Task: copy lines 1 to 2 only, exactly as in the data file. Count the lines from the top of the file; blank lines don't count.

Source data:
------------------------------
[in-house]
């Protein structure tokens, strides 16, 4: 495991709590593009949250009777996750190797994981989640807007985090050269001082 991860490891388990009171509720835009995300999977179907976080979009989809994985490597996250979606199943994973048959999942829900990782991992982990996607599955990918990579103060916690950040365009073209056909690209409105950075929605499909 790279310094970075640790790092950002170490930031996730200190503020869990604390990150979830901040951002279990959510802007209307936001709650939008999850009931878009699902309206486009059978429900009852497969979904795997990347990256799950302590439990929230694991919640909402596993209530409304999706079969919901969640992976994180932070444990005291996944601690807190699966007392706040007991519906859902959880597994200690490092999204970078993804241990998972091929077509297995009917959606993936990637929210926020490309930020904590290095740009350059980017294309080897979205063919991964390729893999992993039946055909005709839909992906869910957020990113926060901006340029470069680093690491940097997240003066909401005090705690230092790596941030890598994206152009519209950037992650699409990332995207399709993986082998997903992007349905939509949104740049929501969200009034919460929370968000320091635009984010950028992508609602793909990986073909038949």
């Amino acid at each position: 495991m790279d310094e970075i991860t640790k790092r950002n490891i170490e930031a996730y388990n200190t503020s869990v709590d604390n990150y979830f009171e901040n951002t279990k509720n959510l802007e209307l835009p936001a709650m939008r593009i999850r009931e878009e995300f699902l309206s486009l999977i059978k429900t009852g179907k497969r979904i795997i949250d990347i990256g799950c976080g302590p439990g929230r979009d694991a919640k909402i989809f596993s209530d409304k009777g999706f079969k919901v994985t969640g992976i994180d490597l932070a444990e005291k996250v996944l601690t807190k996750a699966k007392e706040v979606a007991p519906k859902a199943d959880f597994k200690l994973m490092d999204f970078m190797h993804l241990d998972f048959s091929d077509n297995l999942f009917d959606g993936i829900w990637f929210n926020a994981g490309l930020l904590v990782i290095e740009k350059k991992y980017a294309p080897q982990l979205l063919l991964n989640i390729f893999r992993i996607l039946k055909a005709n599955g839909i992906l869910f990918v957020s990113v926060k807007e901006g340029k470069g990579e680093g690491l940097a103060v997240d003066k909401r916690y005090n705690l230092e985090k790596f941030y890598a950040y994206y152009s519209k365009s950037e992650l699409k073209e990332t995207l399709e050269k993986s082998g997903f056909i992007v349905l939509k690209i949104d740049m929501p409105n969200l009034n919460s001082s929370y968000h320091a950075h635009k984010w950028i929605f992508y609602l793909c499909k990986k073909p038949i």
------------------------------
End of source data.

[in-house]
């Protein structure tokens, strides 16, 4: 495991709590593009949250009777996750190797994981989640807007985090050269001082 991860490891388990009171509720835009995300999977179907976080979009989809994985490597996250979606199943994973048959999942829900990782991992982990996607599955990918990579103060916690950040365009073209056909690209409105950075929605499909 790279310094970075640790790092950002170490930031996730200190503020869990604390990150979830901040951002279990959510802007209307936001709650939008999850009931878009699902309206486009059978429900009852497969979904795997990347990256799950302590439990929230694991919640909402596993209530409304999706079969919901969640992976994180932070444990005291996944601690807190699966007392706040007991519906859902959880597994200690490092999204970078993804241990998972091929077509297995009917959606993936990637929210926020490309930020904590290095740009350059980017294309080897979205063919991964390729893999992993039946055909005709839909992906869910957020990113926060901006340029470069680093690491940097997240003066909401005090705690230092790596941030890598994206152009519209950037992650699409990332995207399709993986082998997903992007349905939509949104740049929501969200009034919460929370968000320091635009984010950028992508609602793909990986073909038949």